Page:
elcome to the Digital Meltd0wn Music Blog. The aim of this blog is to introduce the readers to music that is out of print, commercially unavailable, released under a creative commons license, or with approval by the featured artist. The majority of the music posted here would be considered underground. Don't let that fool you into thinking that the music featured here might be any less enjoyable than that of the mainstream artists you hear on the radio, as this couldn't be further from the truth.
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The next soundtrack in our sequence of sequels was for a film that introduced the world to one of the most iconic slasher villains in horror history, Jason Vorhees. While he did appear as a child for a brief moment at the end of the original film, F13 Part II was the first film in the franchise that featured Jason as the killer. Considered by many to be the counterpart franchise to the subject of my last post, A Nightmare on Elm Street, the Friday the 13th series would also become one of the most popular horror franchises in existence. While most are most famliar with Jason being portrayed as a hockey mask wearing killer, he sported a different look in the early years of the franchise. While donning a burlap sack over his head, the pre-hockey mask wearing Jason dispatched sex-starved teens in a variety of creative ways thoughout Friday the 13th Part 2, a plot that would be rehashed time and time again throughout the series.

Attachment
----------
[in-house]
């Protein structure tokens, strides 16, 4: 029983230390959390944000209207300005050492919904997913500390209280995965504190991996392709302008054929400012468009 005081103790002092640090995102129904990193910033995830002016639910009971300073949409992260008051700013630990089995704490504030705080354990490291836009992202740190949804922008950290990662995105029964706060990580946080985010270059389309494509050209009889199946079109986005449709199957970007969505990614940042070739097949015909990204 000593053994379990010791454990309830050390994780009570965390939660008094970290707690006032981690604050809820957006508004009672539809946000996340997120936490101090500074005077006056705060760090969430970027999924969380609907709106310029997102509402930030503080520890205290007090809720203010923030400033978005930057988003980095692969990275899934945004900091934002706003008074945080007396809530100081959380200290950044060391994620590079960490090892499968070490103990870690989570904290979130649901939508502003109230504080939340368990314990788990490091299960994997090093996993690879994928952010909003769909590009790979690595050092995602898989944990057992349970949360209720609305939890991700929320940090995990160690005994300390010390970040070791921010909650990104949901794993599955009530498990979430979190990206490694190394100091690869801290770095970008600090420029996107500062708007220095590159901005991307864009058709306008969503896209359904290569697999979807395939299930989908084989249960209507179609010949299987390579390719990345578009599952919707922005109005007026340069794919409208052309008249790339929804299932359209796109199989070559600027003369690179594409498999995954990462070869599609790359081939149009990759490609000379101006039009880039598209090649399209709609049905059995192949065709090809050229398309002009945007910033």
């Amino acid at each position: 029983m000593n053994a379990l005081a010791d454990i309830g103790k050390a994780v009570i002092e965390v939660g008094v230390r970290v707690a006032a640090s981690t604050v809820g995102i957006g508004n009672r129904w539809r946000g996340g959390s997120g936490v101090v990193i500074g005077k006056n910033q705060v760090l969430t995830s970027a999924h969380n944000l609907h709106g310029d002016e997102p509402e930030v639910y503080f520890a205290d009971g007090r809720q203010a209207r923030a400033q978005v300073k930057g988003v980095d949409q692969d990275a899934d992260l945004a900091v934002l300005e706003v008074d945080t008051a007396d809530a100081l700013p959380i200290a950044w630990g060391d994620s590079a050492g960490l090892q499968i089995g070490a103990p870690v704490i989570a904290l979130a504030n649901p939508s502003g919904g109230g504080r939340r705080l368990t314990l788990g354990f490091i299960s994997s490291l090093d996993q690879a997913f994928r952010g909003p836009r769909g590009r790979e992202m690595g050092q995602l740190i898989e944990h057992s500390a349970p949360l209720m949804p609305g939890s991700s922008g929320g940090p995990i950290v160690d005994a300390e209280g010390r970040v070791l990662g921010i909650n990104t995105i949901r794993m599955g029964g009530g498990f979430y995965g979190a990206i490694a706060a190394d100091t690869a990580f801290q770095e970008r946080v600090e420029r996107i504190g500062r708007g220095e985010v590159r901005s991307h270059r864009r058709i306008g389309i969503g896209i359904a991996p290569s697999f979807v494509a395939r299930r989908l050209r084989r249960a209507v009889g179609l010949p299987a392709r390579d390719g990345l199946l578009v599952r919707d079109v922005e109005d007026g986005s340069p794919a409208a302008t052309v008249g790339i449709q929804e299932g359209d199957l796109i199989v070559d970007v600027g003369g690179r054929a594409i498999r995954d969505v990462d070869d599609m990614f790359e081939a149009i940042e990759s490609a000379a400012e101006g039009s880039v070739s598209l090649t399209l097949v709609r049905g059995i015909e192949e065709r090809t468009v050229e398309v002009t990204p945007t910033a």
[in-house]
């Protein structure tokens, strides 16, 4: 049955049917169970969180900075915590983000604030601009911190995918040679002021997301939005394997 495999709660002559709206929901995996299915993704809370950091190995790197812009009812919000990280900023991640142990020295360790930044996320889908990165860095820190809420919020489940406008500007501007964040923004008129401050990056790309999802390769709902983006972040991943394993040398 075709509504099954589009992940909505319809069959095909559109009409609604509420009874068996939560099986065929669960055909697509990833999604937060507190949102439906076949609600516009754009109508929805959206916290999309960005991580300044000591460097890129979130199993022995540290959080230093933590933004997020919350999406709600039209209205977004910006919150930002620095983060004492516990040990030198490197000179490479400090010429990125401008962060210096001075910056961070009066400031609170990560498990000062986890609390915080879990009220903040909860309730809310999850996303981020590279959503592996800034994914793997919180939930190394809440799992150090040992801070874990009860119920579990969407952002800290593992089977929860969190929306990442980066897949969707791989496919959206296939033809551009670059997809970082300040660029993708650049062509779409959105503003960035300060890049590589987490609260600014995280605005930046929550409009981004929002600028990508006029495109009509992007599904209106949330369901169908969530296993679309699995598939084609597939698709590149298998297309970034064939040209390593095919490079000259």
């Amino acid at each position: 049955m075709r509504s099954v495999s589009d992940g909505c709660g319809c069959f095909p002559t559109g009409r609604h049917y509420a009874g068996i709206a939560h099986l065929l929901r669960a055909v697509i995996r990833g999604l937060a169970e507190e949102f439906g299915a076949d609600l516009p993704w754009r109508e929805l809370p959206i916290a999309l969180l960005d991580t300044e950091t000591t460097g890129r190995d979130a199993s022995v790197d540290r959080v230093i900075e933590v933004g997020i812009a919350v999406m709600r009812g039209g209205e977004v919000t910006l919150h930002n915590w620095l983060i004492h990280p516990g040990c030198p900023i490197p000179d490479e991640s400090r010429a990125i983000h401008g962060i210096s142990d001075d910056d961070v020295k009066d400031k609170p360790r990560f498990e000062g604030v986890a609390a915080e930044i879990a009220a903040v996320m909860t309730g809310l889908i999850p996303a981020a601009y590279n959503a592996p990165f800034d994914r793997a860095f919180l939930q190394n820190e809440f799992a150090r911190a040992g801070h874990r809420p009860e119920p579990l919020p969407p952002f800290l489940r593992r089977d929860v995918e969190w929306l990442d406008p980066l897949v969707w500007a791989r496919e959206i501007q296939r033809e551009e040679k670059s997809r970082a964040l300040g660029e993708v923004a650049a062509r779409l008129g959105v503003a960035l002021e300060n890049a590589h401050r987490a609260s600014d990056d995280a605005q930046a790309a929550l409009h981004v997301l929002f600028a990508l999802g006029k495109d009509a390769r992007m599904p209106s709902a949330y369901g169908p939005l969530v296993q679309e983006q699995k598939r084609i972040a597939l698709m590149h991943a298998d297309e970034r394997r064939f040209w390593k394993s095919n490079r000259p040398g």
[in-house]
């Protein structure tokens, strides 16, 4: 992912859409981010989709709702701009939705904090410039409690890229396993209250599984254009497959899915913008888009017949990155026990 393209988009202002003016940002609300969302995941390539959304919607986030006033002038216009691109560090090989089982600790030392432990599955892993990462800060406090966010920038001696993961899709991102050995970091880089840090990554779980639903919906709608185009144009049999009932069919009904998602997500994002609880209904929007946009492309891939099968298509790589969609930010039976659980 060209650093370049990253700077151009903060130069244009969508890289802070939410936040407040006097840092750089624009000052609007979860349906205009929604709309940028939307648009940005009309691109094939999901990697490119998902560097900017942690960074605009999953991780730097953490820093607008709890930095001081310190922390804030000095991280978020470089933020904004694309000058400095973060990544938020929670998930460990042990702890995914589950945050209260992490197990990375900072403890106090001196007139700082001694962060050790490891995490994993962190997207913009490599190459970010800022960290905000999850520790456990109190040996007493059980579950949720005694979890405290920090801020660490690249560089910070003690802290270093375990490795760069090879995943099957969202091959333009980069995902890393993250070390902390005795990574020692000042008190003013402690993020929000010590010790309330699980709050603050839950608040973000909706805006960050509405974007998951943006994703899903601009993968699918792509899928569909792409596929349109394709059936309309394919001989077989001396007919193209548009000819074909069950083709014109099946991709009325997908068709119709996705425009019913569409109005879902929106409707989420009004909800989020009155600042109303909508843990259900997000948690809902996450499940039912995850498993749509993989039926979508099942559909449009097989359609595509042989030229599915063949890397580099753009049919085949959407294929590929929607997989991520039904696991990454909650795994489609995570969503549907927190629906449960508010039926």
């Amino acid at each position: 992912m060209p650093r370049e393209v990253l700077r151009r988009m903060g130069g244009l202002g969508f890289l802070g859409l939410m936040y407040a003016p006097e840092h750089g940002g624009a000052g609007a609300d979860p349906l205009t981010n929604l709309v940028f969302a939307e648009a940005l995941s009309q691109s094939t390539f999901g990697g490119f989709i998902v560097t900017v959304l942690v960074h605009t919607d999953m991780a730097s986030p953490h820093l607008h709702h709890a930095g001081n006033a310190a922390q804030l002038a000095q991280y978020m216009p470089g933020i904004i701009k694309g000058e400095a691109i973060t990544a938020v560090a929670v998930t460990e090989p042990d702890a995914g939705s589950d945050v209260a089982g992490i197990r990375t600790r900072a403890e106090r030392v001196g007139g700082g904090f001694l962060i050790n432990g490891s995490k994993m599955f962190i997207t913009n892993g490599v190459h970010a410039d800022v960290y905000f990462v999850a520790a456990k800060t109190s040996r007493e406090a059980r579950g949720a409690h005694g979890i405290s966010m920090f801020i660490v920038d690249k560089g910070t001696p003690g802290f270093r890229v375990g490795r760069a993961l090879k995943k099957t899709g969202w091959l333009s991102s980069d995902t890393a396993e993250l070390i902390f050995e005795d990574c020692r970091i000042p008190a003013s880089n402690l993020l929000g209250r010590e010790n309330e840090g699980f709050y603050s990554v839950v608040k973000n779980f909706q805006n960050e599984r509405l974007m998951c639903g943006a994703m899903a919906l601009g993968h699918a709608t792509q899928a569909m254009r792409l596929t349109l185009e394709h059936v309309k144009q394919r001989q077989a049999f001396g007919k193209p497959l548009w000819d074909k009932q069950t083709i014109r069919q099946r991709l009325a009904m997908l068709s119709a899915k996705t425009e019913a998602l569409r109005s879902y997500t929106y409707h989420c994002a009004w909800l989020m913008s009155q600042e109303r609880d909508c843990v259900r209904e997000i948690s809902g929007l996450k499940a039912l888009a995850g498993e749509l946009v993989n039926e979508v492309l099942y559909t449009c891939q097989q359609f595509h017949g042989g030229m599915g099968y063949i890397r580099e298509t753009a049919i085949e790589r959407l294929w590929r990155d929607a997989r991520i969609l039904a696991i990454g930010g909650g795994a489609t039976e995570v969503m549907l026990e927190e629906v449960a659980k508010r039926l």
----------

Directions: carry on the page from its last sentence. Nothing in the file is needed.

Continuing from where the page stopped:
Harry Manfredini was chosen to compose the score for the original Friday the 13th film, and would go on to deliver one of the most recognizable scores for any film. His trademark "ki ki ki, ma ma ma" sound, which he created by running his voice through an echo reverberation machine, along with his manic score became synonymous with Friday the 13th and Jason Vorhees. Fortunately for horror fans everywhere Harry Manfredini was brought back on board to compose the score to the sequel, which guaranteed that the film would contain an atmosphere of dread regardless of what was taking place on the screen. F13 Part II turned out to be one of the better films in the franchise though, containing a number of legitimately scary moments, and a plot that hadn't entirely reached the point of self-parody. I have always thought that Manfredini's scores for Friday the 13th were easily some of the most frightening, intense, and creepy scores in the genre. Manfredini chose not to deviate much from his original formula for each of his scores for the series, instead adding minor variations and alterations to adapt the score to the respective film he was working on. I believe that the score for Part II may be the best of the bunch though, as it has a slightly different edge to it than the original. Manfredini turns up the level of agression a bit more for this score, and it seems much more thunderous than the first as well.
I would like to thank the Long Island Ripper and Starman1975 for making this score available. Long Island Ripper runs an amazing blog called The Inferno Music Vault, which can be found here. I believe that Starman1975 was responsible for the rip, or at least submitting it to the Inferno Music Vault. The score was isolated and ripped from the 5.1 surround sound of the Deluxe Edition DVD of the film. Though I'm no audiophile, it sounds absolutely perfect to me, regardless of the 192kbps bitrate. The first track is a dialogue sequence from the beginning of the film where the group is gathered around a campfire listening to a story about the legend of Jason. The rest of the album contains all of the music from the film without dialogue or sound effects.
Year of Release: 1981 Label: N/A | Bootleg Release Genres: Soundtrack/Score, Horror Bitrate: 192kbps
Tracklist: 1. Jason's Out There (Dialogue) 2. Dreams of Camp Blood 3. Revenge For Mother 4. Main Title 5. Lurking 6. Jason Moves Upstairs 7. Jason's Knife 8. Attacking Paul and Ginny 9. After Ginny 10. Hiding in the Cabin 11. Mother is Talking to You 12. Safe at Last 13. Head of the Family (End Credits) 14. Source Cue [The Bar] 15. Excerpts In Terror